But Wren is not alone. She will share the next and tensest few hours of her young life with a cast of unforgettable characters: A nurse who calms her own panic in order save the life of a wounded woman. A doctor who does his work not in spite of his faith but because of it, and who will find that faith tested as never before. A pro-life protester disguised as a patient, who now stands in the cross hairs of the same rage she herself has felt. A young woman who has come to terminate her pregnancy. And the disturbed individual himself, vowing to be heard.

Told in a daring and enthralling narrative structure that counts backward through the hours of the standoff, this is a story that traces its way back to what brought each of these very different individuals to the same place on this fateful day.


Jodi Picoult is an author that I’ve always been familiar with, and really enjoyed her previous book Small Great Things. Picoult’s books always tackle difficult or controversial topics, which is something I really admire about her works. This particular book, A Spark of Light, definitely falls into the category of controversial, as it follows a hostage situation in an abortion clinic.

Even though I’ve enjoyed her books in the past, I was a little nervous going into this book, given the subject matter, as it is so timely and sensitive. I will say that in my personal opinion, this is one of those instances where a ‘perfectly balanced’ argument isn’t what I was looking for as a core theme of the story. I think I would have struggled with the book if that was its purpose and its execution, because I am so firmly pro-choice that a book with a ‘decide for yourself’ sort of message, wouldn’t personally satisfy me as a reader. This is a topic I’m going to do a full discussion on in the future as I’m aware it is a controversial one.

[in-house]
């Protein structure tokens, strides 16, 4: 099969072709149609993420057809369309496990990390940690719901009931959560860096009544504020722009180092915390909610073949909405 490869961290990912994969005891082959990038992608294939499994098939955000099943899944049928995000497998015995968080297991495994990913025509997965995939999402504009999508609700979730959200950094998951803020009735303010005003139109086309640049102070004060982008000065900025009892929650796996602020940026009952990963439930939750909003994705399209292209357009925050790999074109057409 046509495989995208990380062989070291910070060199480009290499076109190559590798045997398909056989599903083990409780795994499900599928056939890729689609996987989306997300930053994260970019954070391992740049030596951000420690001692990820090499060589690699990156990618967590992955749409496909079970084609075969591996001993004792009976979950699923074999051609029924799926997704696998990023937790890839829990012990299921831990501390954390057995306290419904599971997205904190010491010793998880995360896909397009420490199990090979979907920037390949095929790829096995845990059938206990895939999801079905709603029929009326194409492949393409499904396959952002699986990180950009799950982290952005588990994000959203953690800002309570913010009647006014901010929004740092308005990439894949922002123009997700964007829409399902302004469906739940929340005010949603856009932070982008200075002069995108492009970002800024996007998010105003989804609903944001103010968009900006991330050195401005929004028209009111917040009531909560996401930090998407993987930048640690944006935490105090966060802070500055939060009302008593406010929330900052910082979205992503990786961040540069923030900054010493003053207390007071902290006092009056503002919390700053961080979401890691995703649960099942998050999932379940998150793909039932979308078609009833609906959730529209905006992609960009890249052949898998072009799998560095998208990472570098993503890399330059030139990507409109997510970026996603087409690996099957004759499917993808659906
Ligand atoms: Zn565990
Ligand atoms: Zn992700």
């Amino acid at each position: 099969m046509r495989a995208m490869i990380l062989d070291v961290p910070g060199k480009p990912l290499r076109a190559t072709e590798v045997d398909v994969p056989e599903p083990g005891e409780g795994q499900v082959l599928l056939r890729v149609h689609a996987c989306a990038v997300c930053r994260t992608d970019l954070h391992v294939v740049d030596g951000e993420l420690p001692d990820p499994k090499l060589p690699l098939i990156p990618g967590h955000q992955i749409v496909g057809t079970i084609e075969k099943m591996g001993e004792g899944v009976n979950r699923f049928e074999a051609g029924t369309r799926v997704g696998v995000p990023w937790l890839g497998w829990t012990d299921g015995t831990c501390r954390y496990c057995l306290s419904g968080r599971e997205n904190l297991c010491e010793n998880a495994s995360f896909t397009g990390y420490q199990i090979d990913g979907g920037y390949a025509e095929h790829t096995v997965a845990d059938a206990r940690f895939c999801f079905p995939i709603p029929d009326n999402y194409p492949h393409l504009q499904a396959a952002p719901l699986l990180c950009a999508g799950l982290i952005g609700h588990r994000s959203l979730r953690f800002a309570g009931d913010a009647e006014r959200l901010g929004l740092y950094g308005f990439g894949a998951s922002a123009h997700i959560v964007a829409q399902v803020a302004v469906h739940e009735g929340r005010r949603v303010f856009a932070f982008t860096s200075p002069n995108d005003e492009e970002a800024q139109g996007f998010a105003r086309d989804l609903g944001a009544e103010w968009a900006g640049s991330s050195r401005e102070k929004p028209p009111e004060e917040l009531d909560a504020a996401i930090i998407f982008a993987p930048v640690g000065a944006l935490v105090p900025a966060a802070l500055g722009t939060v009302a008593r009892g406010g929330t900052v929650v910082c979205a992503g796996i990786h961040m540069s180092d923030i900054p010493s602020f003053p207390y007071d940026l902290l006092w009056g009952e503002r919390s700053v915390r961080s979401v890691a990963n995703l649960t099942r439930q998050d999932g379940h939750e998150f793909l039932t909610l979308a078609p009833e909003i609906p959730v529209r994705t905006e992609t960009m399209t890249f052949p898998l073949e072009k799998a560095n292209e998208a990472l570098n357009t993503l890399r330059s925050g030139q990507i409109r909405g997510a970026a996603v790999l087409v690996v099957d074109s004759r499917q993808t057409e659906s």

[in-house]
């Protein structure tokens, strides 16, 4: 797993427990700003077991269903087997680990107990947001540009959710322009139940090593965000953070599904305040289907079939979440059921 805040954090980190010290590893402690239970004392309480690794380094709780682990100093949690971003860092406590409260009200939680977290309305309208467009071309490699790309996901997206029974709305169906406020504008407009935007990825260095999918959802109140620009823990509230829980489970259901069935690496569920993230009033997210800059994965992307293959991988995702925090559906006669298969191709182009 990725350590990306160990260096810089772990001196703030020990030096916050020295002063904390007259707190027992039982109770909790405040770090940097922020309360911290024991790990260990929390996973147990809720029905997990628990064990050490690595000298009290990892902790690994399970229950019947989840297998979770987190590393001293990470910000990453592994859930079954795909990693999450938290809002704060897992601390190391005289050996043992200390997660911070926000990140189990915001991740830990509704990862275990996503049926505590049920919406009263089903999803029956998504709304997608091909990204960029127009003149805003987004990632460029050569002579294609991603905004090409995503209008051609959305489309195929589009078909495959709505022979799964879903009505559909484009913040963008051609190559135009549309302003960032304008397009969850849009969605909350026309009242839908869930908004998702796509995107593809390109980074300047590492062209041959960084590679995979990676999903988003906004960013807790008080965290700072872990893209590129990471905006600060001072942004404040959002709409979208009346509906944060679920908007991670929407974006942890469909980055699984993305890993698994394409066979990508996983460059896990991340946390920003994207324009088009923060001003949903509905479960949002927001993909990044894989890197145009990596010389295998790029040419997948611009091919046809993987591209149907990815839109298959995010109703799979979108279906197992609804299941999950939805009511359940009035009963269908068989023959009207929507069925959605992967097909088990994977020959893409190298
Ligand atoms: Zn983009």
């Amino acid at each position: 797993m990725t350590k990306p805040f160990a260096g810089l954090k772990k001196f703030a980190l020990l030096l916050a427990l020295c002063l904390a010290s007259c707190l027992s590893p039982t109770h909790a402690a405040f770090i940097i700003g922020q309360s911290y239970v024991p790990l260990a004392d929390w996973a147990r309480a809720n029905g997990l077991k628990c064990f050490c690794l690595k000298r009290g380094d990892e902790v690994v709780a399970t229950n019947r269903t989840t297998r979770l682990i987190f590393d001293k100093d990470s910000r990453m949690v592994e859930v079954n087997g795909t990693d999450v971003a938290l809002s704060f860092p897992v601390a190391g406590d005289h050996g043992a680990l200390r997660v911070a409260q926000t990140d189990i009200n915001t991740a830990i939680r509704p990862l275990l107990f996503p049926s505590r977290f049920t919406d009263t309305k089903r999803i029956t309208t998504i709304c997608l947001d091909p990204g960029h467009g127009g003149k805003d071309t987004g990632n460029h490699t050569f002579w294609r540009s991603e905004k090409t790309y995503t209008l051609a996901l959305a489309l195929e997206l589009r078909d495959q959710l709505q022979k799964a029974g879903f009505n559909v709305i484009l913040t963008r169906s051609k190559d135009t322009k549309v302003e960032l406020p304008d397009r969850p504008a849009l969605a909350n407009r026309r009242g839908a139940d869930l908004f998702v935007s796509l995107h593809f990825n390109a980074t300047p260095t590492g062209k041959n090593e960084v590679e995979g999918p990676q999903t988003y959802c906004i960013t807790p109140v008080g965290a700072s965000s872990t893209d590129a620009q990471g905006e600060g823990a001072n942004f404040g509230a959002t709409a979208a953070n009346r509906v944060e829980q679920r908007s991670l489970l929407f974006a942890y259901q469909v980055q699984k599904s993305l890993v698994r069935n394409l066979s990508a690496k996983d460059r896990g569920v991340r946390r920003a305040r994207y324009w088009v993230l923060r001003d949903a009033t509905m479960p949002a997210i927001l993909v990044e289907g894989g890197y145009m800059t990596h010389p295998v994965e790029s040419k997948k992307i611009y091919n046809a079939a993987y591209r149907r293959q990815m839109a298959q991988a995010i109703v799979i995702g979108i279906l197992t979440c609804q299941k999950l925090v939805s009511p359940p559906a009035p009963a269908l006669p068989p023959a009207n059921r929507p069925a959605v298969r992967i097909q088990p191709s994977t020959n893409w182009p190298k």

Continue reading “A Spark of Light by Jodi Picoult Review”

The Girl in the Red Coat by Kate Hamer Review

Screen Shot 2019-03-17 at 16.49.46

In a rush? Scroll to the bottom for my snapshot thoughts!


Carmel Wakeford becomes separated from her mother at a local children’s festival, and is found by a man who claims to be her estranged grandfather. He tells her that her mother has had an accident and that she is to live with him for now. As days become weeks with her new family, 8-year-old Carmel realises that this man believes she has a special gift…

While her mother desperately tries to find her, Carmel embarks on an extraordinary journey, one that will make her question who she is – and who she might become.


The Girl in the Red Coat uses a dual-POV structure, switching every few chapters between Carmel, the little girl, and Beth, her mother, both leading up to the disappearance and after. As you can gather from this and the synopsis, you are aware of every detail of Carmel’s experience, including who has taken her and where he has taken her to. This removed the core mystery component for me, but there was somewhat of a mystery to figure out the motives behind the abduction.

I was actually surprised that I found myself enjoying Beth’s narration much more than her daughter’s, despite Carmel’s narrative being the main plot. While it was frustrating at times when the police and Beth are trying to piece together what happened when you know, it was Beth’s internal struggles that I was invested in. I honestly felt for her, felt her pain and grief and guilt and frustration. Beth also has a pre-existing anxiety disorder, and watching how that impacts/impacted her daughter was interesting. I felt like it could have gone deeper, but that would have slowed down an otherwise quick read.

Continue reading “The Girl in the Red Coat by Kate Hamer Review”

Blackathon TBR

Information about the Blackathon can be found on the Twitter page here!

The hosts are:

  • Francina Simone and you can find her Blackathon TBR here!
  • Lauren @ The Novel Lush and you can find her Blackathon announcement video here!
  • Jesse @ BowtiesandBooks and you can find their Blackathon recommendations video here!

Give them a follow and get stuck in!


  • The readathon runs from 11th-25th February.
  • There are six challenges:
    • FEEL THE LOVE – Read a book (any genre) featuring romance between two black people (or one black person + a person of colour).
    • WAKANDA FOREVER – Read a graphic novel/comic w/ a black or African MC
    • HEAR US  – any work by a black/african author.
    • FEEL THE BEAT – Spoken word: listen to these 4 poems. Share your favourite on social media/with a friend. Discuss what it means to you & why it matters.
    • MORE THAN A COLOR. We house complexity within us. Read a book starring an intersectional black character (black & LGBT, black & neurodivergent, black & disabled, etc)
    • Read the group book – The Poet X by Elizabeth Acevedo.

Now, I know, I know.